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Bo Sullivan first began his long career at WHYN radio in 1990 as a sports talk show producer. Bo then moved on to become the host of that sports talk show. In 1993, Bo became the sports anchor and co-host for the WHYN morning show. After a few hiatuses, both planned and unplanned, Bo came back to stay in 1996 as the morning show sports anchor, producer, and co-host.
Born and raised in Westfield, he's now raising his own family there. He lives with his wife Kris and daughters Leighanne and Shannon. When Bo was growing up, his father Richard Sullivan was superintendent of schools in two local communities. Politics runs in the family. Brother Brian is a Westfield city councilor and brother Rick is the city's seven term mayor. Besides transporting his children to various activities including CCD and swimming lessons, he coaches both daughters in three different sports. He also works as a part-time political consultant. In his scarce spare time, Bo likes to golf and is a frequent visitor to the Connecticut casinos.
What does Bo like most about his position at WHYN? For one, he's a big fan of waking at 3:30 a.m. Monday through Friday. He also enjoys meeting the many loyal listeners to the show. His lifelong ambition is to open a sports bar and play Texas Hold 'em every day of his life.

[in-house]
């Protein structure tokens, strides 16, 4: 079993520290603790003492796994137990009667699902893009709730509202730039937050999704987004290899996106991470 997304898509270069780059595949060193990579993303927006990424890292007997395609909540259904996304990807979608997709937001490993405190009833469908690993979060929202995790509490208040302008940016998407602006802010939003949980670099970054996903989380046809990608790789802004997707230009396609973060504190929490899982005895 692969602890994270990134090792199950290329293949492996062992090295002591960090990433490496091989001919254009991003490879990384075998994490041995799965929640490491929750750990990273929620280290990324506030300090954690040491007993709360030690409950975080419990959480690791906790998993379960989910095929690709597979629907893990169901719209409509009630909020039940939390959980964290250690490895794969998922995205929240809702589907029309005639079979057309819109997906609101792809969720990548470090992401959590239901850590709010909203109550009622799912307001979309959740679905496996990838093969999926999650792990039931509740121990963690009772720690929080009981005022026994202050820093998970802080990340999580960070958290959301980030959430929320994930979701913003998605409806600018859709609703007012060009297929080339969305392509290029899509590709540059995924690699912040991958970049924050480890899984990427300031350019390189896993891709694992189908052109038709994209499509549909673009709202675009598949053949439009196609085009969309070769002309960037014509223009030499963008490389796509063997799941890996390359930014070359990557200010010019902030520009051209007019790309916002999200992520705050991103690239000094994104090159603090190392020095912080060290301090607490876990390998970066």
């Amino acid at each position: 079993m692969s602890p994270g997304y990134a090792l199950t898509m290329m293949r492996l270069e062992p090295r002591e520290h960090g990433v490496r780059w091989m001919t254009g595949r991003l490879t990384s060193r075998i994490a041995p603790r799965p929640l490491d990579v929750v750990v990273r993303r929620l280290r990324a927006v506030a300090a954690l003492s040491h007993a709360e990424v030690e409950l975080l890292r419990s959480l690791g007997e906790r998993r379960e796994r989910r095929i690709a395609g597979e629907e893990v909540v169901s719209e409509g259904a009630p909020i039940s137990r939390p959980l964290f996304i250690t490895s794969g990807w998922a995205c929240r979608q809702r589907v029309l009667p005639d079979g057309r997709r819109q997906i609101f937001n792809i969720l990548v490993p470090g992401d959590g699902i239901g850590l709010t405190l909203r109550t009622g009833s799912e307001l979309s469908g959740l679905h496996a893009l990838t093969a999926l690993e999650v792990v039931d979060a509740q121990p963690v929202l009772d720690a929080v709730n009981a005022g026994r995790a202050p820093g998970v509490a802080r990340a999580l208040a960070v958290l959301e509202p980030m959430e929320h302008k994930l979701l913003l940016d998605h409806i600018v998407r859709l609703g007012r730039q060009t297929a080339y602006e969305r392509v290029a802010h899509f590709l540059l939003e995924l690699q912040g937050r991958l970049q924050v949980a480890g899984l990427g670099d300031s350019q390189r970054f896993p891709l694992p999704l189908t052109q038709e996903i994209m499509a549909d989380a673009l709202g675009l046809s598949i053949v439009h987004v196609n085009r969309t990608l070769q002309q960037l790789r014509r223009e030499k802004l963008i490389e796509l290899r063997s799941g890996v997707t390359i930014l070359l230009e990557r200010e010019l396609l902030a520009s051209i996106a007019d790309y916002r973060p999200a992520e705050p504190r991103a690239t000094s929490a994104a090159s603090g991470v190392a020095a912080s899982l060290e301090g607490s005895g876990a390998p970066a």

Hundreds of armed vigilantes have taken control of a town on a major highway in the Pacific coast state of Guerrero, arresting local police officers and searching homes after a vigilante leader was killed. Several opened fire on a car of Mexican tourists headed to the beach for Easter week.
A tourist heading to the beach with relatives was slightly wounded Tuesday after they refused to stop at a roadblock and vigilantes fired shots at their car, officials said.
"We have besieged the municipality, because here criminals operate with impunity in broad daylight, in view of municipal authorities. We have detained the director of public security because he is involved with criminals and he knows who killed our commander," said Bruno Placido Valerio, a spokesman for the vigilante group.
Placido said vigilantes had searched a number of homes in the town and seized drugs from some. They turned over the ex-security director and police officers to state prosecutors, who agreed to investigate their alleged ties to organized crime.
The growing movement of "self-defense" vigilante groups has seen masked townspeople throw up checkpoints in several parts of southern and western Mexico, stopping passing motorists to search for weapons or people whose names are on hand-written lists of "suspects" wanted for crimes like theft and extortion.
The vigilantes have opened fire before on motorists who refused to stop, slightly wounding a pair of tourists from Mexico City visiting a local beach in early February.
The groups say they are fighting violence, kidnappings and extortions carried out by drug cartels, but concerns have surfaced that the vigilantes may be violating the law, the human rights of people they detain, or even cooperating with criminals in some cases.
Sensitive over their lack of ability to enforce public safety in rural areas, official have largely toleratedvigilante groups.